‘The Farewell’ — cultures clash in this low-key film with a big heart

“The Farewell” is a film by writer/director Lulu Wang. (AFP)
Updated 08 November 2019

‘The Farewell’ — cultures clash in this low-key film with a big heart

DUBAI: The Chinese have a saying: it’s not the disease that kills you, it’s the fear. “The Farewell,” a film by writer/director Lulu Wang, is about what happens when a family heeds that wisdom, even when lying is more painful than telling the truth.

It’s based on a true story: Six years ago, Wang found out that her beloved grandmother living in China, whom she calls Nai Nai, had been diagnosed with stage-four lung cancer, and given mere months to live. Six years later, she’s still alive. And she still doesn’t know she has cancer.




Six years ago, Wang found out that her beloved grandmother living in China, had been diagnosed with stage-four lung cancer. (AFP)

The film follows Wang’s fictional counterpart Billi (Awkwafina), who journeys with her parents back to China from the US to see Nai Nai before it’s too late, using the excuse of a hastily arranged family wedding. The family has decided that no one will tell the grandmother that she is sick. Billi disagrees with this deception — but goes along with her family’s wishes.

What makes “The Farewell” work is its enormous heart. Every character is full of love for this ebullient and charming grandmother, and while they disagree, they are all doing what they think is right for her, not for themselves. It captures the joy and the sadness that comes from spending time with someone you know won’t be with you forever. At times you’ll laugh while characters are crying, other times you’ll cry while they laugh. The film will make you love Nai Nai too, and you’ll feel her light, and that impending loss, just as strongly as they do.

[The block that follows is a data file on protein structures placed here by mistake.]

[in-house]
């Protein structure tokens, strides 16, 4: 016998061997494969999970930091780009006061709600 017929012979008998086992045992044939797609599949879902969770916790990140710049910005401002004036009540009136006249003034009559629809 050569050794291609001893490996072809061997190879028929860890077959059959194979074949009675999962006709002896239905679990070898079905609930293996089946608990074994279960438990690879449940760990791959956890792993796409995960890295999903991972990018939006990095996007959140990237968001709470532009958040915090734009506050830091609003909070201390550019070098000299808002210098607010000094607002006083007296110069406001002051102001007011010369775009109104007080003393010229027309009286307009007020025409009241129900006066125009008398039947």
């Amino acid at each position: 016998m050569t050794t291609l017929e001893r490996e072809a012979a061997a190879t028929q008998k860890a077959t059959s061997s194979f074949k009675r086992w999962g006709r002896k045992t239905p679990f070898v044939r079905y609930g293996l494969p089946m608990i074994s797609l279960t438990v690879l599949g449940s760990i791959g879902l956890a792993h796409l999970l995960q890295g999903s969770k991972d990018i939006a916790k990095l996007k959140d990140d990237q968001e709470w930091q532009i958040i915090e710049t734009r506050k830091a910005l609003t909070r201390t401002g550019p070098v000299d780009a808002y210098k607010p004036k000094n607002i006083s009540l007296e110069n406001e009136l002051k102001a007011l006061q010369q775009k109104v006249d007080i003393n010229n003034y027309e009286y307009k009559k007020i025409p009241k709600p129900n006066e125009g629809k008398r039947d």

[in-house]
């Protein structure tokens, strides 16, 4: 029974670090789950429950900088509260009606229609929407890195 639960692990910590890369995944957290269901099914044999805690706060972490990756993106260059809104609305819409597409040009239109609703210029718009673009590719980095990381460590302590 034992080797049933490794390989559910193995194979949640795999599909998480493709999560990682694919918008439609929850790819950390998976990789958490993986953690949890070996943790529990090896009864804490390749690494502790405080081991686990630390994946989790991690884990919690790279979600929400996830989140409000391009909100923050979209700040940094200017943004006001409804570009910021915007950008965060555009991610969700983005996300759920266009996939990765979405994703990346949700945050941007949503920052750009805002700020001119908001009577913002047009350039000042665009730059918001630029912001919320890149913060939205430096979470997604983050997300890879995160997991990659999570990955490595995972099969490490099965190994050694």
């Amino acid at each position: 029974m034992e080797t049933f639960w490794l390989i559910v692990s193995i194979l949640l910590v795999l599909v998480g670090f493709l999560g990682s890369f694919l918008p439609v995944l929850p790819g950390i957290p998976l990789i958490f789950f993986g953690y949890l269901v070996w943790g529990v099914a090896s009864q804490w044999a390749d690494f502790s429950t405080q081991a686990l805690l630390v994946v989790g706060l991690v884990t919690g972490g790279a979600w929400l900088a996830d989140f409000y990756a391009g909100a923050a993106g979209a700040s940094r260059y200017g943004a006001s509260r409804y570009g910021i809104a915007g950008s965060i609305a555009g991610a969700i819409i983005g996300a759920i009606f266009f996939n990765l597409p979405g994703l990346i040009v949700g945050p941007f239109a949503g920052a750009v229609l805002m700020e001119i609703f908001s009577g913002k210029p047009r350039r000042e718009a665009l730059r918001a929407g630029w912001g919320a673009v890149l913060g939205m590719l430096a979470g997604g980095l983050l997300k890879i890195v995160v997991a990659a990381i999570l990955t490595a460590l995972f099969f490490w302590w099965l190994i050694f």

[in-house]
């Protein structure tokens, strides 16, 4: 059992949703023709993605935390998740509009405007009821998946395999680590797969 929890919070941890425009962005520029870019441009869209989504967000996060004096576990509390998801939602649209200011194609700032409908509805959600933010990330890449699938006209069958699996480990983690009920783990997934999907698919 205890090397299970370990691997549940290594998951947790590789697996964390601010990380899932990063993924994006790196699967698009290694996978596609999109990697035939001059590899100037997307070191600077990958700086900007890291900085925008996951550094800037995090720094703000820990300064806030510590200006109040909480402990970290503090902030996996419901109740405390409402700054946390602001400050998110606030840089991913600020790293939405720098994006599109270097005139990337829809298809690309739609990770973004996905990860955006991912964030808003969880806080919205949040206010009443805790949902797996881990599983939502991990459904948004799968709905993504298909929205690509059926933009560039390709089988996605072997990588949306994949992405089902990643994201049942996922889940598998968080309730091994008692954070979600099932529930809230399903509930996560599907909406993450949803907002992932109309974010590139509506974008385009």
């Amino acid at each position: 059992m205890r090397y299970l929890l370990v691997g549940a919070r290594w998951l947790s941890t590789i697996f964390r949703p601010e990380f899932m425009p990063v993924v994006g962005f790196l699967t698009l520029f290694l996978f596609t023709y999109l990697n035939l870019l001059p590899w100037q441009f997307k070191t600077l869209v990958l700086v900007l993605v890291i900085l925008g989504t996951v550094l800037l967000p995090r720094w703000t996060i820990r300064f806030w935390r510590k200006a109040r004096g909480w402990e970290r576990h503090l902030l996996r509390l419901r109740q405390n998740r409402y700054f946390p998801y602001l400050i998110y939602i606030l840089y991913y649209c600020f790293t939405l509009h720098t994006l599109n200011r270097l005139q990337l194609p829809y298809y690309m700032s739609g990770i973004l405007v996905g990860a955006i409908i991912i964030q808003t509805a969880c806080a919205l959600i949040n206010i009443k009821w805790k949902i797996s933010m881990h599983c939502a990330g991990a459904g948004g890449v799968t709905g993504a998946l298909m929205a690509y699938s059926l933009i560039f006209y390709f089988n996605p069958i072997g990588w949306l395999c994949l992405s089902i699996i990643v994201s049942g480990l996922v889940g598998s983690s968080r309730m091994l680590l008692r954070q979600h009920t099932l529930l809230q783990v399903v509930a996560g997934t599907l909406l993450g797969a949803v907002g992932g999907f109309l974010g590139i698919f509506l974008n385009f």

The film follows Wang’s fictional counterpart Billi (Awkwafina). (Supplied)

We understand why Billi wants to tell her grandmother the truth, clinging to the American ideal of individual freedom, but the film never looks down on either Billi or her family, never belittles the family’s traditions as close-minded. No one is clearly right, even when one side wins out. The film’s truth is not in one culture or the other, but in finding a way for love and respect to end conflict.

“The Farewell” may be too low-key a film to turn many heads before it starts picking up awards, but for those that have ever felt stuck between two worlds, and for those who have ever lost someone special to them, there will be pangs of recognition that hit harder than any other film this year. See it. It stirs the soul.


Photographers reveal Egypt’s hidden gems in show for a good cause

This is the group’s fourth charitable exhibition. (Supplied)
Updated 26 min 24 sec ago

Photographers reveal Egypt’s hidden gems in show for a good cause

  • Cairo Saturday Walks are a group of photographers who go on adventures every week to take pictures across the city
  • The team is now exhibiting its work for charity at a gallery in the city